Wednesday, June 23, 2010

Written History

"Next, I want you to do a line of a's, and make sure you close the tops, I do not want them looking like u's." I instruct my son as he examines the cup full of pencils, seeking the one with the decent point. The homework for school is done, which becomes the perfect time to work on the core exercises, reading, math and hand writing. For the past few summers we have been hiring a tutor to work with my son on some of these core groups, just to keep his mind limber, and it seems to help him out. The tutor would come for an hour once a week and my wife and I do supplement with exercises at other times. Tonight we are working on writing in script. Looking at the workbook detailing the proper way to write each letter took me back a bit. I notice I write some of the letters incorrectly, in fact I do not write correctly in script at all. Did they change it from when I was a child? I always hear the phrase "new math", is there "new" script as well? I turn the workbook towards me and flip through the pages, each one covering a letter, first uppercase then lowercase, and think about my own flaws. In my head, I analyze my own mechanics and recall struggling with script as a child, attempting to follow those little arrows to form the letter correctly, and not really working at it skillfully. I used to attribute my poor handwriting to being left handed but its simply about practice. I never practiced my handwriting skills enough to make it automatic. Just like a basketball player practices standing on the free throw line, shooting free throw after free throw until the movement is so natural he does not need to think about it, it just flows. Writing should feel the same way, the positioning of the pencil to the paper, the lead dancing across the paper like an ice skate etching out the routine on the polished ice. Writing in script should flow like that, effortlessly and smooth, the exact opposite of my handwriting.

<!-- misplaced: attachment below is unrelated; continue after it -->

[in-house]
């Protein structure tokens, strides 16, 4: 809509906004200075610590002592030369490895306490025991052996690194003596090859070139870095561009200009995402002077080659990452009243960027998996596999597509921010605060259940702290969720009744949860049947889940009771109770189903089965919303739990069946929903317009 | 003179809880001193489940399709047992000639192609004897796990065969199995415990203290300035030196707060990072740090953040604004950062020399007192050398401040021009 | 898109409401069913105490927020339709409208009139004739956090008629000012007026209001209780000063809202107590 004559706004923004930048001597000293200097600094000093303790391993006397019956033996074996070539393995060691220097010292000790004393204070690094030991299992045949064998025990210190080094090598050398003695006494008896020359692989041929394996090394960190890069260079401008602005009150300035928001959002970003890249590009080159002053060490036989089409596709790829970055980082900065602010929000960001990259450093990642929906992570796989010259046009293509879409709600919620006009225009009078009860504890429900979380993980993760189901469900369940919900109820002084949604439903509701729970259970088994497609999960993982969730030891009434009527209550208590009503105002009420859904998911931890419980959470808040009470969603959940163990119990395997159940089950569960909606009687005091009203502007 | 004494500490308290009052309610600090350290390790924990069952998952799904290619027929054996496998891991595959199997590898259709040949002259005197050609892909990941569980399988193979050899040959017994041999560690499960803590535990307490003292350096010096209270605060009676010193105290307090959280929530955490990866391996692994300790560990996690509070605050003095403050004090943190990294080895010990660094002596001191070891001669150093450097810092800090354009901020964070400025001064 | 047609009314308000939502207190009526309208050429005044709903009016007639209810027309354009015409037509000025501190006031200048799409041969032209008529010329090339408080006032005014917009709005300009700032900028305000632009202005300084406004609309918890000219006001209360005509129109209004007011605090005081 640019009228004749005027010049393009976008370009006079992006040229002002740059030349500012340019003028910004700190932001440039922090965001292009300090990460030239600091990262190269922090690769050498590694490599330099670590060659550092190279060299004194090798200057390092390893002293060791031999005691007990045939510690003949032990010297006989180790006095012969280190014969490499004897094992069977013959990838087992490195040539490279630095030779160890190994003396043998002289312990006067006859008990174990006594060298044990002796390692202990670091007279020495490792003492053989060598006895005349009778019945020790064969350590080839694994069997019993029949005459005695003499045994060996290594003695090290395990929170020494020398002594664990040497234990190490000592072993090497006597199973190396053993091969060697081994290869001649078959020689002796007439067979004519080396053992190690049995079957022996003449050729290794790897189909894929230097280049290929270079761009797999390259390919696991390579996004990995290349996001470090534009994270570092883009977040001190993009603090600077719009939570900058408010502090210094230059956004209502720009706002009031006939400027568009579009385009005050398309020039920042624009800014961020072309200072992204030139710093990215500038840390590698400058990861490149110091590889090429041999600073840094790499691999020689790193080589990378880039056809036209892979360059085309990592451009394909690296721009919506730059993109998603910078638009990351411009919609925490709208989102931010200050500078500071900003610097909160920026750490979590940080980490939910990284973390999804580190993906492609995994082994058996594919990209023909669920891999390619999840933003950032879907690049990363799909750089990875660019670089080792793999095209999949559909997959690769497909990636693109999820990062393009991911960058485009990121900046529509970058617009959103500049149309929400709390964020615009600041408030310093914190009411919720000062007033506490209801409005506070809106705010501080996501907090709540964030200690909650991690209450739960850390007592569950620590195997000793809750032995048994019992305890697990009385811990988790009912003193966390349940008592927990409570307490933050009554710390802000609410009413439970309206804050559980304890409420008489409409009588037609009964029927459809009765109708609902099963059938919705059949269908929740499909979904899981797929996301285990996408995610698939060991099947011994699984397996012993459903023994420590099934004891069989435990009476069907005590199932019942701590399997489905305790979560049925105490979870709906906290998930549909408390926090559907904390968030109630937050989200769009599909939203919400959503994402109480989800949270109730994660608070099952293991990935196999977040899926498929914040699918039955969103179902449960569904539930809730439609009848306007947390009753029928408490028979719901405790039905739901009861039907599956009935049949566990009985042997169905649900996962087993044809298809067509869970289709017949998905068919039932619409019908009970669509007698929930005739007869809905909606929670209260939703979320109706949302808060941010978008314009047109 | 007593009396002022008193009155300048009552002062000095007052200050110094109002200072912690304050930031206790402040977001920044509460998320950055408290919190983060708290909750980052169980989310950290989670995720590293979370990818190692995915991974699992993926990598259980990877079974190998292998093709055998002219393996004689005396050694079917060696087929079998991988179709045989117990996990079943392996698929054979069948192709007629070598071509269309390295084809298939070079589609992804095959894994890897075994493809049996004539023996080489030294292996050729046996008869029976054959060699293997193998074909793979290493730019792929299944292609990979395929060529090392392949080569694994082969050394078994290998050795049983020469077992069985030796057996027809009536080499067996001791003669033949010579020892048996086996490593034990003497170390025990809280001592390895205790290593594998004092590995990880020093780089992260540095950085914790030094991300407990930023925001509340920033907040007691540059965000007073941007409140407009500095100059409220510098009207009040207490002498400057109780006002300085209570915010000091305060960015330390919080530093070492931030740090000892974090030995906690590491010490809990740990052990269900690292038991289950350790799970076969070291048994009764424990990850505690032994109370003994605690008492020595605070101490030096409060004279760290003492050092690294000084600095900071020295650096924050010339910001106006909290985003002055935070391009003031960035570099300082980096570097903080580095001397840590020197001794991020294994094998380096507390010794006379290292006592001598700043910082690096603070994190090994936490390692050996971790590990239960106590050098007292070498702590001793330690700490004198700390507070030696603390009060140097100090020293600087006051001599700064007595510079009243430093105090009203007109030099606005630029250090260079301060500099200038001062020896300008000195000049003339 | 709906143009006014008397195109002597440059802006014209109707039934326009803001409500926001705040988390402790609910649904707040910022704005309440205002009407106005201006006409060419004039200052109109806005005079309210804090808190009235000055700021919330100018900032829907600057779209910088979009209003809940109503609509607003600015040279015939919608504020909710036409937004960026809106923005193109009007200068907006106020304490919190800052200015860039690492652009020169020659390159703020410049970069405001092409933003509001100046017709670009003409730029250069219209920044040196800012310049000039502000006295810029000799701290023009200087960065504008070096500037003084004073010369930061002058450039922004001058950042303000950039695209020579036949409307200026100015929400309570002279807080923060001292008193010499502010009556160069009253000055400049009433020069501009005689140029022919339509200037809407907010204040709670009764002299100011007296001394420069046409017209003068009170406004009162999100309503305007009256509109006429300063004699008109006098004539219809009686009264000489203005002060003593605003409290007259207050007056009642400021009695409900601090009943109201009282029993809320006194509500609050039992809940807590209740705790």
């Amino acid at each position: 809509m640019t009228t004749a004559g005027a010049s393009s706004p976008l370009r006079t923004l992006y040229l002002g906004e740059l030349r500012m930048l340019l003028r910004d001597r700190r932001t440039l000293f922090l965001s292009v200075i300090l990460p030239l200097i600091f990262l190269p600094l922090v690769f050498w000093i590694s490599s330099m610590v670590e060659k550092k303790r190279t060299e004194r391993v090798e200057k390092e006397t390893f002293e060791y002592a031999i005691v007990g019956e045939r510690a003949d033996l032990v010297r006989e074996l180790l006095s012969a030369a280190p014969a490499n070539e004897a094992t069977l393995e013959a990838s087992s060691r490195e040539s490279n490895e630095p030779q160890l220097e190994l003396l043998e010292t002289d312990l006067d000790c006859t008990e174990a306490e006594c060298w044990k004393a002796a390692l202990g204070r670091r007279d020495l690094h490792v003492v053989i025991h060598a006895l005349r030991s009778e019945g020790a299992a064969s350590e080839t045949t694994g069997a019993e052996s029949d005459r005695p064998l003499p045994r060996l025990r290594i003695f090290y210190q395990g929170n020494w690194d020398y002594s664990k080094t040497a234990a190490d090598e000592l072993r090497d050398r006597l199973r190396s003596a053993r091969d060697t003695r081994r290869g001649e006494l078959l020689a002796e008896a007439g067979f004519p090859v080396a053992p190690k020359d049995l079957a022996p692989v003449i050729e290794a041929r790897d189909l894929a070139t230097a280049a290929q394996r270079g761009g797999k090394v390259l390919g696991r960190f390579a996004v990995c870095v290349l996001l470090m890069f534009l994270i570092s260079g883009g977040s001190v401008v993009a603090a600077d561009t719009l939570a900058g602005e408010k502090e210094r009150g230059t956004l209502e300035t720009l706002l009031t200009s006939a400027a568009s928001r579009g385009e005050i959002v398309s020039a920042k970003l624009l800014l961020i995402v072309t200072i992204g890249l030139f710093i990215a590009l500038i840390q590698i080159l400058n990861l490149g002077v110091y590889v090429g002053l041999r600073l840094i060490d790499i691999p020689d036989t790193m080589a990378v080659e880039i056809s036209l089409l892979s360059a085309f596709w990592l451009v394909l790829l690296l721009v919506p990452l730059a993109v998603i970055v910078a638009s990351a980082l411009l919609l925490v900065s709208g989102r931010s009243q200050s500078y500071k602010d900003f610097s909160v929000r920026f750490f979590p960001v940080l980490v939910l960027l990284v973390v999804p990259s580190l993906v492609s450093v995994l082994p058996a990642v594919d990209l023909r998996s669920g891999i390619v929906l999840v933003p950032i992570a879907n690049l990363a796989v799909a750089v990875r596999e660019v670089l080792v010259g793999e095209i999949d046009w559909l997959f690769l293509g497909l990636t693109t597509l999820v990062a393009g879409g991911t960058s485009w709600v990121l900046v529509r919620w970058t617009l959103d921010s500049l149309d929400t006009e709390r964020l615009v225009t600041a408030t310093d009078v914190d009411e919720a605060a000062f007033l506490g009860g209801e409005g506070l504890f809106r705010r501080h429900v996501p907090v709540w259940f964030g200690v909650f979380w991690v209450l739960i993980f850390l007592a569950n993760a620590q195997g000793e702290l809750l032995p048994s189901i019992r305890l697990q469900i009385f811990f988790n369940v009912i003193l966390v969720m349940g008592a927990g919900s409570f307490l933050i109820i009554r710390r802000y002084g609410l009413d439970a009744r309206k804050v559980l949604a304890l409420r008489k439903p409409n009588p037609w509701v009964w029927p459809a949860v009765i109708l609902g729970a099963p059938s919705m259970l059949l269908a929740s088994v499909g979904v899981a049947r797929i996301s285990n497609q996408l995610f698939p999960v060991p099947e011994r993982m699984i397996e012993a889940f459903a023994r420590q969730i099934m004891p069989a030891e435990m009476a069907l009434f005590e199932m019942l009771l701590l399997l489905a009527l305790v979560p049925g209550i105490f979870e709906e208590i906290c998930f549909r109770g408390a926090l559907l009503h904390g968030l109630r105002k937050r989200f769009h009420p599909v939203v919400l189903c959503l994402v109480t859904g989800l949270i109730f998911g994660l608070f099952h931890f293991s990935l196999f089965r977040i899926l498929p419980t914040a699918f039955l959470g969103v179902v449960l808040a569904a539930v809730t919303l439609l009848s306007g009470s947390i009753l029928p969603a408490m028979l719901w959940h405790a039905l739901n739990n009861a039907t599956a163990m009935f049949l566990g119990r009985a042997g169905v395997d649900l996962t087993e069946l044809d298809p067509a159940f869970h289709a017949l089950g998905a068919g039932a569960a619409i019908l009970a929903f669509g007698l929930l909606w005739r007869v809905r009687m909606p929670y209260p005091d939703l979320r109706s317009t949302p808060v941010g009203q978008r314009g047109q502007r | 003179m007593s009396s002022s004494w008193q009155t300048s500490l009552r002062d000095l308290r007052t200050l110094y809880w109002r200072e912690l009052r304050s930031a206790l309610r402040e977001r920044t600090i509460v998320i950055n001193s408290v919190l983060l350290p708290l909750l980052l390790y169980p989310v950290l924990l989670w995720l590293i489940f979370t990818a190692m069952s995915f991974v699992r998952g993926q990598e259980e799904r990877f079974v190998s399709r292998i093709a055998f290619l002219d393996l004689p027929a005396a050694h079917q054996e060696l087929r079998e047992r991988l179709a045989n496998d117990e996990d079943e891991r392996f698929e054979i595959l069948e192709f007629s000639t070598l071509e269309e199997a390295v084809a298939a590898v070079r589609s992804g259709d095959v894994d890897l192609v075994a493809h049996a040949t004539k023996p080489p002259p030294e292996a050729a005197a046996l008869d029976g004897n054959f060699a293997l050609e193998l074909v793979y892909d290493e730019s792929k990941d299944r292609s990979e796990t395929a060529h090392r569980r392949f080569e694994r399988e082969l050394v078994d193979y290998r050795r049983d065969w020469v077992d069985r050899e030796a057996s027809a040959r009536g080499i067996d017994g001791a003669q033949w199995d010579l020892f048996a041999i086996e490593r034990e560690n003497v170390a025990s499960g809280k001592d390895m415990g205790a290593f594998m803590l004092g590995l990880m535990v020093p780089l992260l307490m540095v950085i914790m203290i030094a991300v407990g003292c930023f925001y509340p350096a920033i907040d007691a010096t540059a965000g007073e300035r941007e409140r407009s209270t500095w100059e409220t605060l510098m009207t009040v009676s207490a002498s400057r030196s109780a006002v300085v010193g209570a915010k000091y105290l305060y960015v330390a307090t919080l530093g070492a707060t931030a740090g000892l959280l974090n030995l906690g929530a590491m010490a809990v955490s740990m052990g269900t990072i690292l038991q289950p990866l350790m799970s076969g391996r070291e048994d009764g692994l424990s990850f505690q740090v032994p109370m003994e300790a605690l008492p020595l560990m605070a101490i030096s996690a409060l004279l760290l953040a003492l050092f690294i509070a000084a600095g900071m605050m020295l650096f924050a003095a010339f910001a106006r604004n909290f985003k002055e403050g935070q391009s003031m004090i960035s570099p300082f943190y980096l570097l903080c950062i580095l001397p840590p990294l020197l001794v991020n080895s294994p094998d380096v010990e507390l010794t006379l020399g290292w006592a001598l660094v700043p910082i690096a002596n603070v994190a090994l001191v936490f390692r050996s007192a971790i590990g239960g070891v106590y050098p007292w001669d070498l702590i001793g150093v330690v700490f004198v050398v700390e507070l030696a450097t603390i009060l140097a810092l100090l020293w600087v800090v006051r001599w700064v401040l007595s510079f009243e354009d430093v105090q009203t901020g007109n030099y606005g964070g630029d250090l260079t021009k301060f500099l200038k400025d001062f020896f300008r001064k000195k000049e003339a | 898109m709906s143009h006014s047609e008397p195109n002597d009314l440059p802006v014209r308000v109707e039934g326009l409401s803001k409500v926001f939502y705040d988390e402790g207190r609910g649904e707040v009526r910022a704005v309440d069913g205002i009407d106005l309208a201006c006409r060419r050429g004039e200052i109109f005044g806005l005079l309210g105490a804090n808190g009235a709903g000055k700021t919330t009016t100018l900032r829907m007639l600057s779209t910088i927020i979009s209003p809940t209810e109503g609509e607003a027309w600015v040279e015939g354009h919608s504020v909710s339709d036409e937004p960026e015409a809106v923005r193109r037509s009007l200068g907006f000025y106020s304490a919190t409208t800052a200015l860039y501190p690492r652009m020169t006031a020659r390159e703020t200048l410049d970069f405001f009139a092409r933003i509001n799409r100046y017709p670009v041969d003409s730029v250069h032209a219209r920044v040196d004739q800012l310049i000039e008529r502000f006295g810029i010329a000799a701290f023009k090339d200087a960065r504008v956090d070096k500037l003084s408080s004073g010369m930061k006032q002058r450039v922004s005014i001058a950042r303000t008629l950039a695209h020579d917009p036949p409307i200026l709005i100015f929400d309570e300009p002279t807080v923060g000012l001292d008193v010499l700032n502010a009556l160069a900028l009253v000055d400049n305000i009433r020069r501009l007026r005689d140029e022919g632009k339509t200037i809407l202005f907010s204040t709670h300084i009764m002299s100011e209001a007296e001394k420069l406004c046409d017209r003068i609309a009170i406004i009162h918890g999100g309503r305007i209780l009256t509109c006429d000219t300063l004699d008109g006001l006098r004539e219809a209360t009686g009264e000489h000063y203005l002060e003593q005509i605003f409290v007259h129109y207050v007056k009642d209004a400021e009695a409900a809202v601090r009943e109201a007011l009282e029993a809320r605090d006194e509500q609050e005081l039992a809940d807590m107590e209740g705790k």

I look at my son's repetitive a sequence and see improvements along the line. I make him do another line, suggesting slow and steady until the pencil reaches the end of the page. All a's look precise and clean, like the ball swishing through the net. Tomorrow we will work on a couple of more letters, but this time a pencil and paper will sit in front of both of us, each working to make it automatic. Swish...


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